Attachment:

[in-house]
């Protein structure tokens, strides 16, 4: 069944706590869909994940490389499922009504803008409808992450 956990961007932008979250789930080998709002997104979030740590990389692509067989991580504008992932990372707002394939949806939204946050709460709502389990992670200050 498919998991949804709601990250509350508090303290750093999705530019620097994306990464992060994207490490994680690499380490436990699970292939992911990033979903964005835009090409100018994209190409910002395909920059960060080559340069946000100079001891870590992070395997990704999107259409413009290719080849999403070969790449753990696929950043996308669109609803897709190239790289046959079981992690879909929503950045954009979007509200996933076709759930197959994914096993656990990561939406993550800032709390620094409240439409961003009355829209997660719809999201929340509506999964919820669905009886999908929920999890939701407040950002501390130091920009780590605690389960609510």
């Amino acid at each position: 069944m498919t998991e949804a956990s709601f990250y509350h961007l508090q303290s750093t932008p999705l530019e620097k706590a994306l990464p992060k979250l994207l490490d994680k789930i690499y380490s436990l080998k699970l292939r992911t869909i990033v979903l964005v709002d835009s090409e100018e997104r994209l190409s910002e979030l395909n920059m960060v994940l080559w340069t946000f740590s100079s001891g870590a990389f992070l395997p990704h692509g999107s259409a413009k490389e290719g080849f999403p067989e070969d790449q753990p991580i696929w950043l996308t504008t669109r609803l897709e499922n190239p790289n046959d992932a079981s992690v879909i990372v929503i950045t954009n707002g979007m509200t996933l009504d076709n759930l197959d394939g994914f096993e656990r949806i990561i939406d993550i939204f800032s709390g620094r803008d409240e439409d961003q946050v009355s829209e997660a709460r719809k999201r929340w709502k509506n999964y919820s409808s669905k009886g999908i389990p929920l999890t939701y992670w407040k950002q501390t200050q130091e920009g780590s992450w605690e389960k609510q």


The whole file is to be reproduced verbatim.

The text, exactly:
[in-house]
């Protein structure tokens, strides 16, 4: 069944706590869909994940490389499922009504803008409808992450 956990961007932008979250789930080998709002997104979030740590990389692509067989991580504008992932990372707002394939949806939204946050709460709502389990992670200050 498919998991949804709601990250509350508090303290750093999705530019620097994306990464992060994207490490994680690499380490436990699970292939992911990033979903964005835009090409100018994209190409910002395909920059960060080559340069946000100079001891870590992070395997990704999107259409413009290719080849999403070969790449753990696929950043996308669109609803897709190239790289046959079981992690879909929503950045954009979007509200996933076709759930197959994914096993656990990561939406993550800032709390620094409240439409961003009355829209997660719809999201929340509506999964919820669905009886999908929920999890939701407040950002501390130091920009780590605690389960609510």
């Amino acid at each position: 069944m498919t998991e949804a956990s709601f990250y509350h961007l508090q303290s750093t932008p999705l530019e620097k706590a994306l990464p992060k979250l994207l490490d994680k789930i690499y380490s436990l080998k699970l292939r992911t869909i990033v979903l964005v709002d835009s090409e100018e997104r994209l190409s910002e979030l395909n920059m960060v994940l080559w340069t946000f740590s100079s001891g870590a990389f992070l395997p990704h692509g999107s259409a413009k490389e290719g080849f999403p067989e070969d790449q753990p991580i696929w950043l996308t504008t669109r609803l897709e499922n190239p790289n046959d992932a079981s992690v879909i990372v929503i950045t954009n707002g979007m509200t996933l009504d076709n759930l197959d394939g994914f096993e656990r949806i990561i939406d993550i939204f800032s709390g620094r803008d409240e439409d961003q946050v009355s829209e997660a709460r719809k999201r929340w709502k509506n999964y919820s409808s669905k009886g999908i389990p929920l999890t939701y992670w407040k950002q501390t200050q130091e920009g780590s992450w605690e389960k609510q």